From fashion design to eternity: The Icelandic Design Award 2015

Photo: Magnús Elvar Jónsson

The Icelandic Design Awards will be presented on November 24th for the second time. The nominations include the Icelandic flag, a volcano museum and bronze talismans.

The Icelandic Design Awards are presented annually to honour the best of Icelandic design and architecture .

Celebrating achievement and excellence, the Icelandic Design Award is given to a designer, a team, a studio or an architect for an outstanding new work, object, project or collection.

The award is given to a recent project that demonstrates creative thinking, resourceful solutions, thorough presentation and professional methodology throughout the design process.

This year includes a new category, “Best investment in design". The new award recognizes successful investment in design or architecture in the past year. It handed over to a company that has incorporated design in the core of its operations to create value and increase competitiveness.

The Iceland Design Award is organised by the Iceland Design Centre in collaboration with the Iceland Academy of the Arts and the Museum of Design and Applied Art, SI - the Federation of Icelandic Industries and SA - Business Iceland.

The winner of the Icelandic Design Award 2015 receives ISK 1,000,000, granted by the Ministry of Industries and Innovation.

Here is the shortlist for 2015.

Aníta Hirlekar

Fashion design by Aníta Hirlekar is characterised by strong colour combinations and hand embroidered textiles. Inspired by a chaotic flow of colours on the back of the embroideries, the pieces feature handsewn lines and loose, multi-coloured threads like strong strokes of paint.

“Hirlekar’s original approach to textile combines crafts and fashion in an unique way. Sculptural cuts, artistic colour palette and original materials – think wool worked by hand with visible stitches –  underline the value and beauty of the craft.”

The Icelandic Flag

The Icelandic Flag by graphic designer Hörður Lárusson has its roots in the report by the flag committee from 1915. The ongoing project includes a book of the original suggestions for the Icelandic flag drawn for the first time; exhibitions and events at DesignMarch, and a collaboration with the Prime Minister’s Office of Iceland on the print and digital colour definitions of the Icelandic flag.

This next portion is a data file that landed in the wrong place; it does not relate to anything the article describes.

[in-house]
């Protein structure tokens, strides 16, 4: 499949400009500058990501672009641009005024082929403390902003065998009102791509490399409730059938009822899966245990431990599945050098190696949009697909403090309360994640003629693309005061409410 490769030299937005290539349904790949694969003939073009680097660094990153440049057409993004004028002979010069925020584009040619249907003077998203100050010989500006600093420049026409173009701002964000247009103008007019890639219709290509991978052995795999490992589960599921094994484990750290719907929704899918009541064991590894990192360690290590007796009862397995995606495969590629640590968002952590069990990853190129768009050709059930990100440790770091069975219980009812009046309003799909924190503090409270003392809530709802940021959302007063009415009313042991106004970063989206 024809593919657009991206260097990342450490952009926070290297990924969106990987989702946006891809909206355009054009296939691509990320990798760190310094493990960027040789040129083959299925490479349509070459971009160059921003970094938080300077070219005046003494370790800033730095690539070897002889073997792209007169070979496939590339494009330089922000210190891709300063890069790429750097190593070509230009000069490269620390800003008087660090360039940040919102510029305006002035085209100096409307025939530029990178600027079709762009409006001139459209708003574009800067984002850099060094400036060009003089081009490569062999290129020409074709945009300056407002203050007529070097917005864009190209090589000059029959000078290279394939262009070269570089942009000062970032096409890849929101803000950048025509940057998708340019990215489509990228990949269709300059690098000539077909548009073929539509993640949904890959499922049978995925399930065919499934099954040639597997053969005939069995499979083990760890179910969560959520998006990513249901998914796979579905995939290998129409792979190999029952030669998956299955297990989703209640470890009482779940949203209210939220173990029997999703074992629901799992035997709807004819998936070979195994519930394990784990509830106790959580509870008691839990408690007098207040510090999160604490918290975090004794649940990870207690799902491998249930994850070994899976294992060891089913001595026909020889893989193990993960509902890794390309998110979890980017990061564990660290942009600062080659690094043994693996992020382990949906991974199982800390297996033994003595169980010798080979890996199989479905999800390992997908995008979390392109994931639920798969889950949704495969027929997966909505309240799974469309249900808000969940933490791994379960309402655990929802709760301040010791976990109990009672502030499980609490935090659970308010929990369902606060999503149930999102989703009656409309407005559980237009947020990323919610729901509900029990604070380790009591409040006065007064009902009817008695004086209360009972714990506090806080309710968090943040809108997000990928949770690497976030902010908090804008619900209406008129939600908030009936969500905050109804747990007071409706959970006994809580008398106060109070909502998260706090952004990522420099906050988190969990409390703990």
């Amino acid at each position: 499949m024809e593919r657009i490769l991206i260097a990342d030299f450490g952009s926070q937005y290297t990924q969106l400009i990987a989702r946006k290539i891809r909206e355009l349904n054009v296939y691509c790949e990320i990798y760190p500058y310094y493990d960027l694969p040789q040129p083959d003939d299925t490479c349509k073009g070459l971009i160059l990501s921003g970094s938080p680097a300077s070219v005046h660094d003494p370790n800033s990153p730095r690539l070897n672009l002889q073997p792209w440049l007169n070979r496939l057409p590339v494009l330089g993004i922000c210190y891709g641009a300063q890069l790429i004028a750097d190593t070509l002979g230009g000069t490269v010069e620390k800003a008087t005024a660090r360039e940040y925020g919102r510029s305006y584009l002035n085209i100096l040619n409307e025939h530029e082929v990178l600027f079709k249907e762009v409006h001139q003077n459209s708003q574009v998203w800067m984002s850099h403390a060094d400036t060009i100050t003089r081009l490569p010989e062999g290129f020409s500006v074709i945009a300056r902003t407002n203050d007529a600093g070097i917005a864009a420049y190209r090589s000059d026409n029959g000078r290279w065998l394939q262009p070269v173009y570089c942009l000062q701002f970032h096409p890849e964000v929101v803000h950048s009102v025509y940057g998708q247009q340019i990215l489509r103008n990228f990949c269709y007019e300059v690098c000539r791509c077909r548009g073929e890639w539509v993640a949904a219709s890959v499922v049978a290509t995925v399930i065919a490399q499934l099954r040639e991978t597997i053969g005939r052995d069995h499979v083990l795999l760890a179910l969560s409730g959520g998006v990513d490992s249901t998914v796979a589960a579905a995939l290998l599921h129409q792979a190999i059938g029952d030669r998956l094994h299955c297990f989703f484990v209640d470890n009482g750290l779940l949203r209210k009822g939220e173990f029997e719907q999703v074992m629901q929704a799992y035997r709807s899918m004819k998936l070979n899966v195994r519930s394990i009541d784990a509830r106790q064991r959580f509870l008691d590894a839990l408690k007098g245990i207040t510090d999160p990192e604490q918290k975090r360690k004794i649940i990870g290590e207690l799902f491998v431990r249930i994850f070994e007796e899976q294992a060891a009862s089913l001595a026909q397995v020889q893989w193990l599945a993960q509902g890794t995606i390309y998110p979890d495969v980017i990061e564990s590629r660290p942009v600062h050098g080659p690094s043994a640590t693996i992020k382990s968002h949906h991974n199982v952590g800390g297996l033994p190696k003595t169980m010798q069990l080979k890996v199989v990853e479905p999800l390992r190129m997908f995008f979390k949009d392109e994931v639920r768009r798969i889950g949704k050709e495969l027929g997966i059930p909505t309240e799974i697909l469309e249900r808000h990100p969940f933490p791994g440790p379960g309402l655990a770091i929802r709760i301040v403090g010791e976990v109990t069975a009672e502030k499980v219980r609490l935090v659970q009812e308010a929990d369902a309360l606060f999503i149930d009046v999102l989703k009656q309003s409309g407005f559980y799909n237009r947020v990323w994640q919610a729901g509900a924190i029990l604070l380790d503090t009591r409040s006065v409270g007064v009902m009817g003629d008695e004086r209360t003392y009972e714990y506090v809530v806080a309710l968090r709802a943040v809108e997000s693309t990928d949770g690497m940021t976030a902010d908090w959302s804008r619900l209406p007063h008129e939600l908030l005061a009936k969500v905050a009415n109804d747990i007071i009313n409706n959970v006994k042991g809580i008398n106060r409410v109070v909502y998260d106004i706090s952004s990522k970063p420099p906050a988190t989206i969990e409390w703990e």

“The project demonstrates the importance of ambitious exploration of the subject matter and excellent design in taking care of our heritage and bringing it to this day. The project underlines the importance of research as part of the design process.”


The exhibition Eldheimar Volcano Museum in the Westman Islands, was designed by exhibition designer Axel Hallkell Jóhannesson; Gagarin (interaction design), architect Margrét Kristín Gunnarsdóttir and landscape architect Lilja Kristín Ólafsdóttir.

“The exhibition communicates a unique moment in the Icelandic natural history in an extraordinary way, using creative, well implemented and functional solutions with powerful aesthetics to interact with the visitors. The project is exceptionally ambitious. It is also a profoundly important, rare example of a cross-disciplinary collaboration between designers and architects.”


Primitiva by Katrín Ólína Pétursdóttir is a collection of 40 talismans. Based upon 3D printing technology and cast in bronze, the items encompass an entire philosophy of fundamental existential questions. When worn, they can serve to deepen the sense of self as wearable ‘objects of awareness’. The project also includes Primitiva, book of Talismans.

“Primitiva juxtaposes metaphysical existential questions and high-tech production methods in a unique manner. The project combines innovation, technology, design and philosophy in a notable way. Mirroring both the growth of the designer in her profession and the extensive body of research work behind it, there is great power in the project.”

Everything to Eternity

Everything to Eternity is a landscape architecture project located close to Garðakirkja church in Álftanes. Initiated by the parents of Guðrún Jónsdóttir, a 19-year-old girl who died in an accident in 2006, it is designed by Studio Granda in collaboration with visual artist Kristinn E. Hrafnsson.

“The project references the traditional Icelandic building methods and connects past, present and future both tangibly and philosophically. It beautifully unravels the social and ecological responsibility that architecture should carry in our society. Humble and elegant, the project as a whole is an ode to our roots and existence."


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